If Henderson residents have yet to experience the negative impact of the economic downturn in their community, it is only a matter of time.
That is according to the chairman of Henderson’s Special Budget Ad Hoc Committee who said this week that city services and infrastructure are starting to fray at the edges due to deferred maintenance and unfilled positions as city revenue has declined.
Chairman Tim Brooks said there are examples throughout Henderson where the city has done an “excellent job” of stretching out the useful life of equipment, from public works to parks to public safety. A couple of examples in the report were extending the lifespan on some of the city’s nearly 1,400 vehicles with deferred maintenance, and delaying construction of many capital works projects, such as the renovation of the convention center.
“There’s a lot of things we take for granted that we don’t see on a day-to-day basis,” said Brooks, owner of the Emerald Island Casino in downtown Henderson. “It’s going to get to the point now where we’re going to start seeing things like potholes in roads, roads that need to be paved. Just infrastructure throughout the city in general.”
Henderson is the state’s second largest city with approximately 276,000 residents within 105 square miles. The city oversees 822 miles of paved roadways, nearly 30,000 streetlights, nearly 160 signalized intersections, 45 neighborhood and community parks, 108 miles of trails, 134 acres of city-maintained street-scape and median space, and 111 athletic fields as part of its inventory.
“But, over time, things get old and they wear down,” Brooks said. “We’re at a cycle now where those things need to be replaced and there’s not a lot of money to do that right now.”
The 21-member committee will recommend Tuesday to the City Council a 20 cents per $100 of assessed valuation property tax increase and some additional service cuts.
The city can only raise the tax 3 cents per $100 this year because of a state property tax cap law enacted in 2005. The law caps annual property tax increases to 3 percent for owner-occupied residences and 8 percent for commercial properties. A higher amount would have to go to a vote of residents. Another option is for the state Legislature to change the cap restrictions but that can’t happen until 2015 at the earliest.
A maximum tax increase suggested by the committee would generate up to $16.5 million per year, helping the city address its $2 million annual operating shortfall and $17 million annual infrastructure needs, according to the committee’s report. Henderson’s current property tax rate is 71 cents per $100 of assessed valuation.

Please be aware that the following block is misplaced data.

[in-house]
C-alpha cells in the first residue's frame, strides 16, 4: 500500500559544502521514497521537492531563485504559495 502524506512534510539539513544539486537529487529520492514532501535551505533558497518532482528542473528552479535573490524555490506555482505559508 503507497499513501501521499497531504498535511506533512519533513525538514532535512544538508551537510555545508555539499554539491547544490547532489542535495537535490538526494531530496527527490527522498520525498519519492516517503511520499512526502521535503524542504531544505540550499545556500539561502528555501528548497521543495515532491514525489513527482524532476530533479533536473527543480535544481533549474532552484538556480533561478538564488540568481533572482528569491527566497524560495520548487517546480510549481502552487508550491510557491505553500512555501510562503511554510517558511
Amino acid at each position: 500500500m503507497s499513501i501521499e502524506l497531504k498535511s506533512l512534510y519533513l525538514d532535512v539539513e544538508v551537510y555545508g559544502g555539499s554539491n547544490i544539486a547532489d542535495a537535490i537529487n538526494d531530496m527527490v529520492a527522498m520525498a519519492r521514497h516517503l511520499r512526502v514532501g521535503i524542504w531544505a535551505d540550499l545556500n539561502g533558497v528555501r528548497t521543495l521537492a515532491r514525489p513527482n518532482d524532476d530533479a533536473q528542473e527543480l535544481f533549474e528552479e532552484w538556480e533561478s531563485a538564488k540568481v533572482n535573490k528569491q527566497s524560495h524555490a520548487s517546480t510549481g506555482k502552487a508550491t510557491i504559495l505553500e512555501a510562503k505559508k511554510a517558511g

Even if the city was able to raise property taxes as recommended by the committee, its tax rate would still be well below Las Vegas ($1.06) and North Las Vegas ($1.16).
Ad Hoc Committee member Carole Vilardo of the Nevada Taxpayers Association said asking for a raise in property taxes will put “elected officials in a tough situation.”
“There’s no easy answers to solving what we’ve been through over the past four to five years,” Vilardo said, referring to the Great Recession.
Mayor Andy Hafen said Thursday that one of the strategies after the council receives the report will be to take the committee’s recommendations out to the community for feedback.
One of the cornerstones of Hafen’s State of the City speech Feb. 5 was Henderson is a “city where a little investment as a taxpayer yields extraordinary returns” by touting the city’s property tax rate that has been unchanged for 23 years. A pamphlet distributed by the city at the event listed many of the city’s outside recognition: “Best Places to Retire” by Money Magazine, second among “America’s Safest Cities” by Forbes magazine, “Top 100 Best Places to Live” by Livability.com, to name a few.
Although he didn’t see the report until this week, Hafen said he had “a sense and flavor of which direction the (committee) was going” by the time of his speech.
The City Council will direct City Manager Jacob Snow on how they want the report handled, which could include pursuing none, part or all the recommendations.
The property tax, which accounts for 26 percent of the city’s general fund revenues, is estimated at $58.5 million this year, down from $85.7 million in 2008. Some areas of Henderson have seen sharper declines than others.
The average residential property tax bill in Lake Las Vegas has dropped from $1,499 to $718, a decline of 52 percent, according to the city. The tax in Paradise Hills has dropped 45 percent to $306. It is estimated that it would be 20-25 years before the houses return to their peak value.
Brooks said the committee believes these recommendations will help the city maintain its position as a “premier city.”
“To live in a premier city, there is a going to be somewhat of a cost associated with that,” Brooks said. “The citizens of Henderson are overall afraid of paying a little bit more for maintaining our status as a premier city.”
Contact reporter Arnold M. Knightly at email@example.com or 702-477-3882. Follow him on Twitter @KnightlyGrind.